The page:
So look at function and character motivation I would say as the biggies when you first begin a BIG edit. The grammar, typos, clunky phrasing are all as important, but there is little point in correcting all of these when the chapter, scene, character might not even make the final cut. So begin with story.
I hope this makes sense. I will talk some more about this and other aspects of editing with reference to my novel as I edit. At the moment I am re-reading it (bear in mind While No One Was Watching went through about 8 edits (2 big structural ones) before it was ever sent out) and the publisher says the edits for publication will be more fine edits. I am waiting to hear what they are! But certainly for I Am Wolf I now need to address the issues I have discussed as this is only a first draft.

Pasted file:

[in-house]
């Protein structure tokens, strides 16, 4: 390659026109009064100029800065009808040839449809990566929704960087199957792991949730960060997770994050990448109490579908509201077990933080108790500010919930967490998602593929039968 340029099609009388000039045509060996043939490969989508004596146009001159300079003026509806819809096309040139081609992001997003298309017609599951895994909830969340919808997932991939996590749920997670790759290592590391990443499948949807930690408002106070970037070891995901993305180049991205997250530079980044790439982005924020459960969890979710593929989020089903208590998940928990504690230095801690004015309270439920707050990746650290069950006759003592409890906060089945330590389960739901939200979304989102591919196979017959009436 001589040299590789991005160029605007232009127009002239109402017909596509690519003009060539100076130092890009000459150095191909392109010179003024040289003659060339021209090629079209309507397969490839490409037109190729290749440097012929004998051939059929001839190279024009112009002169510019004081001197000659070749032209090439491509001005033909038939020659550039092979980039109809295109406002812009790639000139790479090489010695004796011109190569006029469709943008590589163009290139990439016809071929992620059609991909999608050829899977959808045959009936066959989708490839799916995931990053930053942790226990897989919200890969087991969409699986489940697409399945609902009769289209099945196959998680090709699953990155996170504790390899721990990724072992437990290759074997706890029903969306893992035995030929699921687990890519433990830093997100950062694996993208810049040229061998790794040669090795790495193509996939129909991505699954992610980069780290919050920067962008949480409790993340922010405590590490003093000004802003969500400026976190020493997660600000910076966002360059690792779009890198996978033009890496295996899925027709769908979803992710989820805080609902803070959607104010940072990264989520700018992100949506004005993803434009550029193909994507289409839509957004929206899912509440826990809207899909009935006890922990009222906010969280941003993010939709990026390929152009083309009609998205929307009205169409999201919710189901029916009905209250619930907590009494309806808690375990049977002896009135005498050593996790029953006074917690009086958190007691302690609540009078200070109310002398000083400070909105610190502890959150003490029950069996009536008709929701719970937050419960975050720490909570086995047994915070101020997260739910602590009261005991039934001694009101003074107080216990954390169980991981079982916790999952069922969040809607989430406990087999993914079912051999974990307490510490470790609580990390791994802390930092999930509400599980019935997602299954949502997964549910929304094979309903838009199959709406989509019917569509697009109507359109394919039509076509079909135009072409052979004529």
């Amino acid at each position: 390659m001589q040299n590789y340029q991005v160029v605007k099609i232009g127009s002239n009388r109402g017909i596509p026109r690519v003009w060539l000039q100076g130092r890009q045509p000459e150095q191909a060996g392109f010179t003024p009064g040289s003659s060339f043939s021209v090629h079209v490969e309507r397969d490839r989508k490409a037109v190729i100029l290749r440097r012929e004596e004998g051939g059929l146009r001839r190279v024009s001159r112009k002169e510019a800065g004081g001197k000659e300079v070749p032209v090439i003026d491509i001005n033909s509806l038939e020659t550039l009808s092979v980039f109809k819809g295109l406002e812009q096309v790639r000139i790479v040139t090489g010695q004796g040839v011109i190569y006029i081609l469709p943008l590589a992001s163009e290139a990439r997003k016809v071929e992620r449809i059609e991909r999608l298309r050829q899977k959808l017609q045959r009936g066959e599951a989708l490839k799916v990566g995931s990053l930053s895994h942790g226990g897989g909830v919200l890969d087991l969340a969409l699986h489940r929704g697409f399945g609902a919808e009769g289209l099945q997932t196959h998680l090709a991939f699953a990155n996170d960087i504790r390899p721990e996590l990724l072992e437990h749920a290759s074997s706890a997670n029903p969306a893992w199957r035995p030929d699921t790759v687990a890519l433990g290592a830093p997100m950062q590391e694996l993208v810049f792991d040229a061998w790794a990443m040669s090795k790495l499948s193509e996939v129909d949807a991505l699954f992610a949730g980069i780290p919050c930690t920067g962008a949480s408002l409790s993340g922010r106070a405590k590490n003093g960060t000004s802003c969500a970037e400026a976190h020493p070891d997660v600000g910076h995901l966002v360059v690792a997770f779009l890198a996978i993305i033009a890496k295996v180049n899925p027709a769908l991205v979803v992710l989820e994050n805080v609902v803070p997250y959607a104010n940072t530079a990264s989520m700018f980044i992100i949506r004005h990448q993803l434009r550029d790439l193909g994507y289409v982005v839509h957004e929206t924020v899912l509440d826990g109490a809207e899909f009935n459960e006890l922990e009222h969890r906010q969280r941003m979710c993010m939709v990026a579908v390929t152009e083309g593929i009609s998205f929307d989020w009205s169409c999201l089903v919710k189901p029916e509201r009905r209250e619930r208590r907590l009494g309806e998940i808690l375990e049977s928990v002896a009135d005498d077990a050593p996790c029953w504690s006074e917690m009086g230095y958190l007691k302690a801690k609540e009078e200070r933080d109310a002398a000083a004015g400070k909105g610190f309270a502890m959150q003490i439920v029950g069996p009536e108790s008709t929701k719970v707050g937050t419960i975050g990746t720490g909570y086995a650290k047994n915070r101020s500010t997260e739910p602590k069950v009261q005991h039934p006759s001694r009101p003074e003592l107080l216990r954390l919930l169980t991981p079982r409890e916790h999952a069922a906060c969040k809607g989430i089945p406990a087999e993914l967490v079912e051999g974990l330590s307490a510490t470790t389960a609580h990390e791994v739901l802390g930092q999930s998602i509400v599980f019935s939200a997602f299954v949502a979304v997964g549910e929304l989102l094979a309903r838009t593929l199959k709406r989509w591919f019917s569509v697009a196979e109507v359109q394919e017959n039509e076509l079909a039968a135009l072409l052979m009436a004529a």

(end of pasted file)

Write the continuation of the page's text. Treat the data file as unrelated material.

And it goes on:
Also make sure you look at the shape of the story with reference to the story arc at this stage of editing. Because I Am Wolf was a short story first and one that was polished as it was published in the Gentle Footprints collection, I know the story arc is solid. But of course an adaptation to a novel means its shape has to have changed so I need to make sure it still works.
Think that’s enough of my ramblings for a Monday morning — work calls,
Have a great day …
Oh and thought you might like to see this if you haven’t yet … in my local paper this week (tenuous tie in I know!) … and also well done to anyone that also made it onto the Bath Short Story Award longlist as I was delighted to find one of my stories on this weekend 🙂
If you want to read it and can’t — it’s on my Facebook Fan Page that I want everyone to LIKE if you can!!! LINK